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Cycle-to-cycle variation analysis of two-colour PLIF temperature measurements calibrated with laser induced grating spectroscopy in a firing GDI engine

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journal contribution
posted on 07.05.2020, 14:01 by Christopher Willman, Richard Stone, Martin Davy, Benjamin AO Williams, Paul Ewart, Li Shen, David LS Hung, Mengqi Liu, Joe Camm
In-cylinder temperatures and their cyclic variations strongly influence many aspects of internal combustion engine operation, from chemical reaction rates determining the production of NOx and particulate matter to the tendency for auto-ignition leading to knock in spark ignition engines. Spatially resolved measurements of temperature can provide insights into such processes and enable validation of Computational Fluid Dynamics simulations used to model engine performance and guide engine design. This work uses a combination of Two-Colour Planar Laser Induced Fluorescence (TC-PLIF) and Laser Induced Grating Spectroscopy (LIGS) to measure the in-cylinder temperature distributions of a firing optically accessible spark ignition engine. TC-PLIF performs 2-D temperature measurements using fluorescence emission in two different wavelength bands but requires calibration under conditions of known temperature, pressure and composition. Here the TC-PLIF technique is calibrated in-situ using high precision (<1%) LIGS point measurements. Temperature distributions were recorded during the compression stroke for fired operation with Direct Injection and with Plenum Fuel Injection of three two-component fuels containing toluene and iso-octane. Temperature inhomogeneity was observed for all fuels and injection strategies, with mm-scale regions having temperatures up to 10% higher than the local environment. Charge cooling of 3% due to direct injection was resolved. Proper Orthogonal Decomposition (POD) was used to quantify the cycle-to-cycle variation of the temperature data. Low-order POD modes featured most of the cyclic variation in temperature and the corresponding mode coefficients were used to investigate correlations with combustion analysis, fuel injection strategies and toluene content of the fuel. Additionally, the low-order POD mode coefficients provided an opportunity to identify cycles containing local hotspots or outlier measurements.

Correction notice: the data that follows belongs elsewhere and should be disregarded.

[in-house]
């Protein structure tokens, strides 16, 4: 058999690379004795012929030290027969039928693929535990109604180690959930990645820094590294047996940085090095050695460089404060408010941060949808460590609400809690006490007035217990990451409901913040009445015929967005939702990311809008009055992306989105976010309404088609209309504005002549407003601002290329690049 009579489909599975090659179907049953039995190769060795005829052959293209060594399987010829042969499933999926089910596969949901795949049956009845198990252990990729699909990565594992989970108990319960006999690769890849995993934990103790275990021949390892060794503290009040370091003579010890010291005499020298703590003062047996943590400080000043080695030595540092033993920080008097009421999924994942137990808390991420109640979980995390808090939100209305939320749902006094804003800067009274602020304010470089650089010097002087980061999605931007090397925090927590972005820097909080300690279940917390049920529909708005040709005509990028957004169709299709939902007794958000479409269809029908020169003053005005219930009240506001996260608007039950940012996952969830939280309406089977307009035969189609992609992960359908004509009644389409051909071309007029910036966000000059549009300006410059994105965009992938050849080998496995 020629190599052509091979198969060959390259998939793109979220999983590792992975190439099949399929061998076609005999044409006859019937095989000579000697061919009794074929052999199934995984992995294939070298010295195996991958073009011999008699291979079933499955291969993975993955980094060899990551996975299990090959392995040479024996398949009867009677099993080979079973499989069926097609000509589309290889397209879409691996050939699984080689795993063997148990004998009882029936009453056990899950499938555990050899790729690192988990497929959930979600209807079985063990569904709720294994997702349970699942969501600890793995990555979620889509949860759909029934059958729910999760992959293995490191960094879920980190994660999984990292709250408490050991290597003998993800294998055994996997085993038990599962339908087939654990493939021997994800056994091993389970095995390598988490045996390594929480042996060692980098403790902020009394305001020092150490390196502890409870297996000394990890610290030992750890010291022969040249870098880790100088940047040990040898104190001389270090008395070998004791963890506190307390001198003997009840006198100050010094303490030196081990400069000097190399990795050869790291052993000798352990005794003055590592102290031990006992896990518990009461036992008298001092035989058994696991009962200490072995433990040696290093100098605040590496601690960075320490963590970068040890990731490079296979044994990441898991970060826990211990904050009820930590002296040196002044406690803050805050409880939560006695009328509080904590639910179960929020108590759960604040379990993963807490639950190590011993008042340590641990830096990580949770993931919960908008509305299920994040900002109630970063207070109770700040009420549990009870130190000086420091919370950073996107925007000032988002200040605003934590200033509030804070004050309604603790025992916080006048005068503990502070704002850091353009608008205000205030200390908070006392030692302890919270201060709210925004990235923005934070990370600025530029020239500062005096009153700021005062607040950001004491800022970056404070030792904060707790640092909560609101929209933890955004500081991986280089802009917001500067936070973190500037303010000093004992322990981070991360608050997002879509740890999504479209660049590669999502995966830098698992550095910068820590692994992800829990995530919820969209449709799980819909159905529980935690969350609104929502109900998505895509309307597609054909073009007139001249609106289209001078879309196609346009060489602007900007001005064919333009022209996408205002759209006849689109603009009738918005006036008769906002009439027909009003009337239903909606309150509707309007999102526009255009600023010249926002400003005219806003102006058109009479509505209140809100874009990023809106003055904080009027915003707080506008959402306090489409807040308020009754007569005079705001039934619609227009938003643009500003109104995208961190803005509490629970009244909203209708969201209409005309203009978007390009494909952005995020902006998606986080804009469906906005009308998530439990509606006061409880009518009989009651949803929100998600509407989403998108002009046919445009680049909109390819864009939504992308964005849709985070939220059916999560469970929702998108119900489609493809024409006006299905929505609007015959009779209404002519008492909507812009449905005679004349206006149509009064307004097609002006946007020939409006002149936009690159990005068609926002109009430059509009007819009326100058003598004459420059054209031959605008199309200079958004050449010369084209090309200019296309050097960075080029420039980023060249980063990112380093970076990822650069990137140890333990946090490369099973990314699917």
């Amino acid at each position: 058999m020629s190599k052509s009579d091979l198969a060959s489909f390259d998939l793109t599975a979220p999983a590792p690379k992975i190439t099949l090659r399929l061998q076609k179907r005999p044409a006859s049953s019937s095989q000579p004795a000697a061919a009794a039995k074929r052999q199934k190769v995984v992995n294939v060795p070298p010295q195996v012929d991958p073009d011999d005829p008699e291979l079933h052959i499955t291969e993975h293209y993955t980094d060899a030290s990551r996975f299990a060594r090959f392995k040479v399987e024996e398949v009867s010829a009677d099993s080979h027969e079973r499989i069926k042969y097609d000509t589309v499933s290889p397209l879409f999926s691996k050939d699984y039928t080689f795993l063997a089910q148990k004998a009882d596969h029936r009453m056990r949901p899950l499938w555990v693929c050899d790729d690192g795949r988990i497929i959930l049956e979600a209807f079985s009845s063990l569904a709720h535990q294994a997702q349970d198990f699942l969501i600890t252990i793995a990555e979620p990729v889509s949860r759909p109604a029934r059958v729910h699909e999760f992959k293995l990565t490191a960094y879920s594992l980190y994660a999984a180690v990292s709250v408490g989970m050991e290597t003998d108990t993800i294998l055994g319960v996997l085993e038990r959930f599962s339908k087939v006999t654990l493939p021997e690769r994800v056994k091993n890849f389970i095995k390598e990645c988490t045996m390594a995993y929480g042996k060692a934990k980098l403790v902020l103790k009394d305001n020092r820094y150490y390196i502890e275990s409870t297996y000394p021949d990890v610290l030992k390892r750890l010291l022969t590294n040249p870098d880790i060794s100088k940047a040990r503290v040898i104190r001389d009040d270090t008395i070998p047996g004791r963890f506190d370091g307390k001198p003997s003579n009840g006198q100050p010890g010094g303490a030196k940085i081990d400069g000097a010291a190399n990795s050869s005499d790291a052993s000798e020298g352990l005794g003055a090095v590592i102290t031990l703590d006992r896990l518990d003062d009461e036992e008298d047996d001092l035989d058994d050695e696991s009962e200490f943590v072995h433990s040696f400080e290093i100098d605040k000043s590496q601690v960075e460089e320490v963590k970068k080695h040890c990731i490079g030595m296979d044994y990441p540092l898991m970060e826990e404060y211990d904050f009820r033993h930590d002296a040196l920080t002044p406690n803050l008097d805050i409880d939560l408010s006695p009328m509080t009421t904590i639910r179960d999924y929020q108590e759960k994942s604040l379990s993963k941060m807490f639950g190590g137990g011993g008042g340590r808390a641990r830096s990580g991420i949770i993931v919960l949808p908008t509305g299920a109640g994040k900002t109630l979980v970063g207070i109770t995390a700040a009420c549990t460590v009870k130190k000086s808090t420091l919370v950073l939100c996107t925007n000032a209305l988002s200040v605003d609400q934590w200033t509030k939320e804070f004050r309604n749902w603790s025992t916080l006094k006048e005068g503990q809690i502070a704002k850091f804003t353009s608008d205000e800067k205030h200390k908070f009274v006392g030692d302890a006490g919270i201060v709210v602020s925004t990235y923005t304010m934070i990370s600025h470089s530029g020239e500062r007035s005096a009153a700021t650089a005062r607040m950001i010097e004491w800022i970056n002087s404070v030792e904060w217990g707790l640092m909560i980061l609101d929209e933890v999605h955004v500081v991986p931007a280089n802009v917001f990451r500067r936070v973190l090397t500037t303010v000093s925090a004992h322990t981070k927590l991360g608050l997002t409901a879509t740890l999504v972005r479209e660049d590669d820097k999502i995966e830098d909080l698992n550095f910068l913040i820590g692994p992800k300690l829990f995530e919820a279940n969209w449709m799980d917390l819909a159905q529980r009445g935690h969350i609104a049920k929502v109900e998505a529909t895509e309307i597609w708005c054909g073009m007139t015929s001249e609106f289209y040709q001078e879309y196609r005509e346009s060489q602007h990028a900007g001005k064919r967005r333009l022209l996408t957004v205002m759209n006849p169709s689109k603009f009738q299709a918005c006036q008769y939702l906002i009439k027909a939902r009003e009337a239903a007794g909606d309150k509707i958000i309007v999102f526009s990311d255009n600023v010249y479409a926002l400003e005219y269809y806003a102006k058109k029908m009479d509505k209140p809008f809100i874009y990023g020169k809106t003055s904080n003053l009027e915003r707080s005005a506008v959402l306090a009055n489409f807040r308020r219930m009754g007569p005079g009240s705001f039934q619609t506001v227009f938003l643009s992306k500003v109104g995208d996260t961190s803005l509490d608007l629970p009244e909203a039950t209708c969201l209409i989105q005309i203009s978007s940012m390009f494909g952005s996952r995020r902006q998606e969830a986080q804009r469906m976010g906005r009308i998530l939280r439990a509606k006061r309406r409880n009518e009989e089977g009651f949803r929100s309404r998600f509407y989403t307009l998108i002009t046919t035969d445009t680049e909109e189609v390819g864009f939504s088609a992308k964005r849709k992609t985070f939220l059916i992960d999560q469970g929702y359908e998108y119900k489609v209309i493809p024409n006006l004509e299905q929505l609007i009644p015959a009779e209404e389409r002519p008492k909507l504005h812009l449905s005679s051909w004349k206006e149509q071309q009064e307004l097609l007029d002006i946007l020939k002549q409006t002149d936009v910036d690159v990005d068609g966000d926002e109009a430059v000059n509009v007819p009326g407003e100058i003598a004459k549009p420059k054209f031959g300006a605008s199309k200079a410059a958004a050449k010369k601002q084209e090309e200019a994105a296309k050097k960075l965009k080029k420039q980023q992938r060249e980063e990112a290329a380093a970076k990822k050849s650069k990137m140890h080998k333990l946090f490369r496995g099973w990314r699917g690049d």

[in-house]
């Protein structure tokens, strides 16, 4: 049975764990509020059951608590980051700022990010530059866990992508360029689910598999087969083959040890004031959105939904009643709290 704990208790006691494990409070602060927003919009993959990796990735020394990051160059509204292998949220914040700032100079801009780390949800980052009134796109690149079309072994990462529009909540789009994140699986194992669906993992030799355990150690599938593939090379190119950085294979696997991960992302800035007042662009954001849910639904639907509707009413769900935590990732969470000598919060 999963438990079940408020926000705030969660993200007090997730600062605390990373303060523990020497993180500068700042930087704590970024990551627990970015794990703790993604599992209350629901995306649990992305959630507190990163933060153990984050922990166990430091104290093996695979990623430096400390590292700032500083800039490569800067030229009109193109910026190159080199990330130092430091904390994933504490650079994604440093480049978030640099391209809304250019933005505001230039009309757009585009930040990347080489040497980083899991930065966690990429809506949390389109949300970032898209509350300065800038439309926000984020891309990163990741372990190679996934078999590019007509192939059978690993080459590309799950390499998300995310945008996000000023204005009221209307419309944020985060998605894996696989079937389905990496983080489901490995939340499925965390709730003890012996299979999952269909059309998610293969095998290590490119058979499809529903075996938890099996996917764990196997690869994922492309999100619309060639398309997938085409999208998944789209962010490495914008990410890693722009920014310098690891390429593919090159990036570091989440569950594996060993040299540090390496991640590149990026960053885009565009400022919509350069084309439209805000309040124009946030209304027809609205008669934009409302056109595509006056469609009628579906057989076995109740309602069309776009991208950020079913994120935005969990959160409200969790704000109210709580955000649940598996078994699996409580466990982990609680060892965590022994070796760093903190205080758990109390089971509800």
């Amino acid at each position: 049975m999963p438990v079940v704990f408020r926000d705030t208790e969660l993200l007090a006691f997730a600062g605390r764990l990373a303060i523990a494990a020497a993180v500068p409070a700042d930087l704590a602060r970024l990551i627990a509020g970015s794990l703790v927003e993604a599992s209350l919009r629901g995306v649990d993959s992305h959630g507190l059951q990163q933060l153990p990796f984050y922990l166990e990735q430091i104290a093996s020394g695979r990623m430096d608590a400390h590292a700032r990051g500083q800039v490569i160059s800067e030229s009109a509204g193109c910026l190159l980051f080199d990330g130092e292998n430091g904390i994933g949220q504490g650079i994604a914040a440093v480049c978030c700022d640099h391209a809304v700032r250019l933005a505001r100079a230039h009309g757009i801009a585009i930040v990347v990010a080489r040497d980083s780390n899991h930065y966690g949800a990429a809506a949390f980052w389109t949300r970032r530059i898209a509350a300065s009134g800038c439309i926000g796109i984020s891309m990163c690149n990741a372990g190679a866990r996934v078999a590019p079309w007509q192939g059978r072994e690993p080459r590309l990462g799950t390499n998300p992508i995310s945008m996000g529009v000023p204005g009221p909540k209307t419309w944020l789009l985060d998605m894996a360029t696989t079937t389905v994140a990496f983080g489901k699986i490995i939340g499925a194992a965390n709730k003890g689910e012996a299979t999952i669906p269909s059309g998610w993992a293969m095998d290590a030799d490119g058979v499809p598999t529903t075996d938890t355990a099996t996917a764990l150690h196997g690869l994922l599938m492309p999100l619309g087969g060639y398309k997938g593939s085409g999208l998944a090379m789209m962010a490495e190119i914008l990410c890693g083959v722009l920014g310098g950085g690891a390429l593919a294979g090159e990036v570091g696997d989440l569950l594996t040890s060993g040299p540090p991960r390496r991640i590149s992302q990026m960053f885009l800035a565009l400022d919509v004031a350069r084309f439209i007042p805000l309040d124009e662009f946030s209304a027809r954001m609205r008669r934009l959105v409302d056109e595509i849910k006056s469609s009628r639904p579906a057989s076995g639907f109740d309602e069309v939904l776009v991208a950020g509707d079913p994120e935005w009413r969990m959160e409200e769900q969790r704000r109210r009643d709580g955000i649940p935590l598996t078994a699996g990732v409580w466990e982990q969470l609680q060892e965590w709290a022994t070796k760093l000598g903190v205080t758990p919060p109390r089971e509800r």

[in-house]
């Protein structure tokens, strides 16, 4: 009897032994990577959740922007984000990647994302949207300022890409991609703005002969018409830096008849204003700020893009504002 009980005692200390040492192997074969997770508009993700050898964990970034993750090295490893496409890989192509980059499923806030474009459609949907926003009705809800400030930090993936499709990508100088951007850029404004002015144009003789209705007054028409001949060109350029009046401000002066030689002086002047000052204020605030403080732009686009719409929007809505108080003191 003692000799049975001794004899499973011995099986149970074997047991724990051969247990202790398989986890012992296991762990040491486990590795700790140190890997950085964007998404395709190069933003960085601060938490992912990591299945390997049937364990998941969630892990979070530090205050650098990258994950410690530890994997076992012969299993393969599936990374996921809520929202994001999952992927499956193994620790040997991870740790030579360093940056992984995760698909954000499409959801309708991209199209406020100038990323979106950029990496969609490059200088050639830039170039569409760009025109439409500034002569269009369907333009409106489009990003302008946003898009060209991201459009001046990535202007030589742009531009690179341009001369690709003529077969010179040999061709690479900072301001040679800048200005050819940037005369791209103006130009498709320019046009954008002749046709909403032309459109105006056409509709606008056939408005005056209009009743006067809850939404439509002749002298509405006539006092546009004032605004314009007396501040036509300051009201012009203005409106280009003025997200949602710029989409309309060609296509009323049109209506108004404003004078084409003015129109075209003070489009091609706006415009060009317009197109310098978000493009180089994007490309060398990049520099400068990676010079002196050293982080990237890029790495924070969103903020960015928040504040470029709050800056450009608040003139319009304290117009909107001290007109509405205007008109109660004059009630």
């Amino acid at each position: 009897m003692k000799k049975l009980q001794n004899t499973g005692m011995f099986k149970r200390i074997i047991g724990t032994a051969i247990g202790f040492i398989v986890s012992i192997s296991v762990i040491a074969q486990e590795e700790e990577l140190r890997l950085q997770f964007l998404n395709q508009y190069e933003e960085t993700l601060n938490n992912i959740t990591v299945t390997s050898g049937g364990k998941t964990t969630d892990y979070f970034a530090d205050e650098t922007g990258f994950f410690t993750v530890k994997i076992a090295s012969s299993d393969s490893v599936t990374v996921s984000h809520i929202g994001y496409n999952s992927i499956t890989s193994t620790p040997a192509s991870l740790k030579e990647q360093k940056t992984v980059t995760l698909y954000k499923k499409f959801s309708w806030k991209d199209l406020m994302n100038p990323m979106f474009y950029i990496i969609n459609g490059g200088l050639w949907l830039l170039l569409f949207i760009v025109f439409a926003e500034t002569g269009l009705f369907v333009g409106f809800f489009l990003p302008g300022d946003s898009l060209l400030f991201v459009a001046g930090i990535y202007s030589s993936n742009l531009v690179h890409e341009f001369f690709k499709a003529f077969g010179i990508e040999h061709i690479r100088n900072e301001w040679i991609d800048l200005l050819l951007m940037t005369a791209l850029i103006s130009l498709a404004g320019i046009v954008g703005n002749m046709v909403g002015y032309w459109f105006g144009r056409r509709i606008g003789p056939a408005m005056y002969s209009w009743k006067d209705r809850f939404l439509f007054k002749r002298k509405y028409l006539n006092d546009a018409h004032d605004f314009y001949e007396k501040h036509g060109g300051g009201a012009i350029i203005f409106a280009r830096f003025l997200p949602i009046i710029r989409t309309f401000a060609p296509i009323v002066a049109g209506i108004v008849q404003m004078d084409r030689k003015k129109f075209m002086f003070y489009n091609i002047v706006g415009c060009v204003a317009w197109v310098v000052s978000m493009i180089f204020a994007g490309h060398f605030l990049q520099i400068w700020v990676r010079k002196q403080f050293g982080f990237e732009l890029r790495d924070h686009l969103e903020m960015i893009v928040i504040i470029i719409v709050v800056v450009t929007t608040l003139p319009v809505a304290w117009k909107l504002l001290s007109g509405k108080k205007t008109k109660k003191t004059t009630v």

Funding

Engineering and Physical Science Research Council (EPSRC) UK

BP Formulated Products Technology

Jaguar Land Rover Ltd

Royal Academy of Engineering under the Newton Research Collaboration Programme (Distinguished Visiting Fellowship, DVF1415/2/10)

History

School

  • Mechanical, Electrical and Manufacturing Engineering

Published in

SAE International Journal of Advances and Current Practices in Mobility

Volume

1

Issue

4

Pages

1404 - 1419

Publisher

SAE International

Version

AM (Accepted Manuscript)

Rights holder

© SAE International

Publisher statement

This paper was accepted for publication in the journal SAE International Journal of Advances and Current Practices in Mobility and the definitive published version is available at https://doi.org/10.4271/2019-01-0722.

Acceptance date

01/02/2019

Publication date

2019-04-02

Copyright date

2019

Notes

This article was presented at WCX™19, Detroit, MI, April 9-11, 2019.

ISSN

2641-9637

eISSN

2641-9645

Language

en

Depositor

Dr Joe Camm. Deposit date: 6 May 2020

Article number

2019-01-0722